An allergy occurs when your body’s immune system sees a certain substance as harmful. It reacts by causing an allergic reaction.
Substances that cause allergic reactions are allergens.
There are many types of allergies. Some allergies are seasonal and others are year-round. Some allergies may be life-long.
It is important to work with your health care provider to create a plan to manage your allergy. Avoiding your allergens is the best way to prevent an allergic reaction.
Classic Allergic Reactions
These reactions occur like other types of allergic conditions such as asthma or hay fever. What is different is that the drug gains access to the whole body rather than just the respiratory tract. Thus, it produces an allergic reaction throughout the body. The classical symptoms of this type of reaction are:
#1 – Skin reactions
The most common form of this is hives.
#2 – Generalized Allergic Reactions
This kind of reaction can involve many body systems. This is a serious allergic reaction called anaphylaxis (anna-fih-LACK-sis). Hives are usually present. But, the symptoms also may include:
- wheezing (a whistling, squeaky sound when you breathe)
- shortness of breath
- throat and mouth swelling
- cramping abdominal pain
- fall in blood pressure
Other Immunologic Type Responses
There are other ways (that are not a classic allergic reaction) the immune system may react to a drug. For example, antibodies to certain drugs can destroy red blood cells. This destruction of red blood cells can cause anemia. The most common type of immune drug reactions are skin rashes (other than hives).
Good allergy treatment is based on your medical history, the results of your allergy tests and how severe your symptoms are. It can include three treatment types:
- Avoiding allergens
- Medicine options
- Immunotherapy (allergens given as a shot or placed under the tongue)
How Do I Avoid Allergens?
The best way to prevent symptoms and limit your need for allergy medicine is to avoid your allergens as much as possible. This includes removing the source of allergens from your home and other places you spend time. You can also reduce your symptoms to airborne allergens by washing out your nose daily. You can do this by using a nasal saline rinse using a squeeze bottle or a Neti pot.
What Medicines Can I Take for Allergies?
Some people don’t take allergy medicines because they don’t think their symptoms are serious. They may say, “It’s only my allergies.” This can result in painful problems such as sinus or ear infections. Don’t take the risk. There are many safe prescription and over-the-counter medicines to relieve allergy symptoms. Here is a short list of allergy medicines:
Nasal corticosteroids are nose sprays
- Nasal corticosteroids reduce swelling. Swelling causes a stuffy, runny and itchy nose. They are the most effective medicines for nasal allergies.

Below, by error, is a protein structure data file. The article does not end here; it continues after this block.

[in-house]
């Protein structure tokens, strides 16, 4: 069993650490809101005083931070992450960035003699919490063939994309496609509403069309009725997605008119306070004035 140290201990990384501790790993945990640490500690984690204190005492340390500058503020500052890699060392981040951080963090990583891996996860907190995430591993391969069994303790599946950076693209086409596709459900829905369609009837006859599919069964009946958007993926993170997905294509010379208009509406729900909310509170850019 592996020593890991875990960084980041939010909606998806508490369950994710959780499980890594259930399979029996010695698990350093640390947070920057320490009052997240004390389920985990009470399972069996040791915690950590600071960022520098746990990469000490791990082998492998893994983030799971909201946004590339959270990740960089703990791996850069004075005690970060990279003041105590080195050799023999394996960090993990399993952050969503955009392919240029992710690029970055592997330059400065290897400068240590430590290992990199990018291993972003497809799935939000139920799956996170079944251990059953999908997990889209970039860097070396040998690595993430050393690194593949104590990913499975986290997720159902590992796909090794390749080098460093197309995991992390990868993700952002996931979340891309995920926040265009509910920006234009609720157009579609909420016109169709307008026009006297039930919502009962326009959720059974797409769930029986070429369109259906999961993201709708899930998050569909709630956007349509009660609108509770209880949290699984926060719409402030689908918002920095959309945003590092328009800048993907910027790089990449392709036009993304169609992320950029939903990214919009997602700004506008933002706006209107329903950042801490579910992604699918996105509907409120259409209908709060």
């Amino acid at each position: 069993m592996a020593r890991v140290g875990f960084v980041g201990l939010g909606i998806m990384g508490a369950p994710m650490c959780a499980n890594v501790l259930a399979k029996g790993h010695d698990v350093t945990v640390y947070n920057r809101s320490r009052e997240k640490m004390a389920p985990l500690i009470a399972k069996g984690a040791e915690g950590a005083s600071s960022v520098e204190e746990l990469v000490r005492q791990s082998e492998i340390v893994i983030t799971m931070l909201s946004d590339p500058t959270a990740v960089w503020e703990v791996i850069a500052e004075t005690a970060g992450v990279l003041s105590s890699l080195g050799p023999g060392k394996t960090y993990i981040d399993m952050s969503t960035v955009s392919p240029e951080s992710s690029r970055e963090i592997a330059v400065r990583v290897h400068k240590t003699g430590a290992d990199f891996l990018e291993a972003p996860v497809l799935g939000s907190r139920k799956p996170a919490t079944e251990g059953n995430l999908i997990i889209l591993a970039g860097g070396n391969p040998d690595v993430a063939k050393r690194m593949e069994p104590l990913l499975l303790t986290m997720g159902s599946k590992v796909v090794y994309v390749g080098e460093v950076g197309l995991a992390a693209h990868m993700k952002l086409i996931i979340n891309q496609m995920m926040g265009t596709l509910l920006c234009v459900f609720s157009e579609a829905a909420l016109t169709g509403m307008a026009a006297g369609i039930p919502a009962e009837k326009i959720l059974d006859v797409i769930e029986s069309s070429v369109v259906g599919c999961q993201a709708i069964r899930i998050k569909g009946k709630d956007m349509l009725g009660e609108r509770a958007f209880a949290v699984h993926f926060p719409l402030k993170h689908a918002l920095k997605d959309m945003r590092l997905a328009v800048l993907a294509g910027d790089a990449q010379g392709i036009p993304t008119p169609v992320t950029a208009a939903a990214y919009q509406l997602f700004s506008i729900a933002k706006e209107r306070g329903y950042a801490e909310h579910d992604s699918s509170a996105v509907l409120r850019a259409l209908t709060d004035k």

Antihistamines block histamine, a trigger of allergic swelling
- They can calm sneezing, itching, runny nose and hives. They come in pills, liquids, melting tablets or nose sprays. These treat seasonal and indoor allergies.
Mast cell stabilizers keep your body from releasing histamine
- This can help with itchy, watery eyes or an itchy, runny nose. They are available as eye drops or nose sprays.
Decongestants reduce stuffiness by shrinking swollen membranes in the nose
- Be careful! Using these sprays more than three days in a row may cause the swelling and stuffiness in your nose to get worse. This can happen even after you stop using the medicine. This reaction is a rebound reaction.
Corticosteroid creams or ointments relieve itchiness and stop the spread of rashes
- See your doctor if your rash does not go away after using this cream for a week.
Oral corticosteroids may be prescribed to reduce swelling and stop severe allergic reactions
- These medicines can cause serious side effects. Expect your doctor to carefully monitor you while taking it. Oral corticosteroids are not the same as anabolic steroids used illegally by some athletes to build muscles.
Epinephrine (ep-uh-NEF-rin) comes in a pre-measured and self-injectable device
- It is the most important medicine to give during a life-threatening anaphylaxis (severe allergic reaction). To work, you must get an epinephrine shot within minutes of the first sign of serious allergic reaction. It treats life-threatening allergic reactions to food, stinging insects, latex and medications.
What Immunotherapy Treatments Are Available?
Immunotherapy is a treatment option for some allergy patients. There are two common types of immunotherapy:
- Allergy shots
- Sublingual immunotherapy (SLIT)
Allergy shots involve giving injections of allergens in an increasing dose over time. The person becomes progressively less sensitive to that allergen. Allergy shots can work well for some people with allergies to pollen, pets, dust, bees or other stinging insects, as well as asthma. Allergy shots do not usually work well for allergies to food, medicines, feathers, or for hives or eczema.
About Patrick Donahue, MD
Dr. Patrick Donahue is the Medical Director for WakeMed Physician Practices – Urgent Care.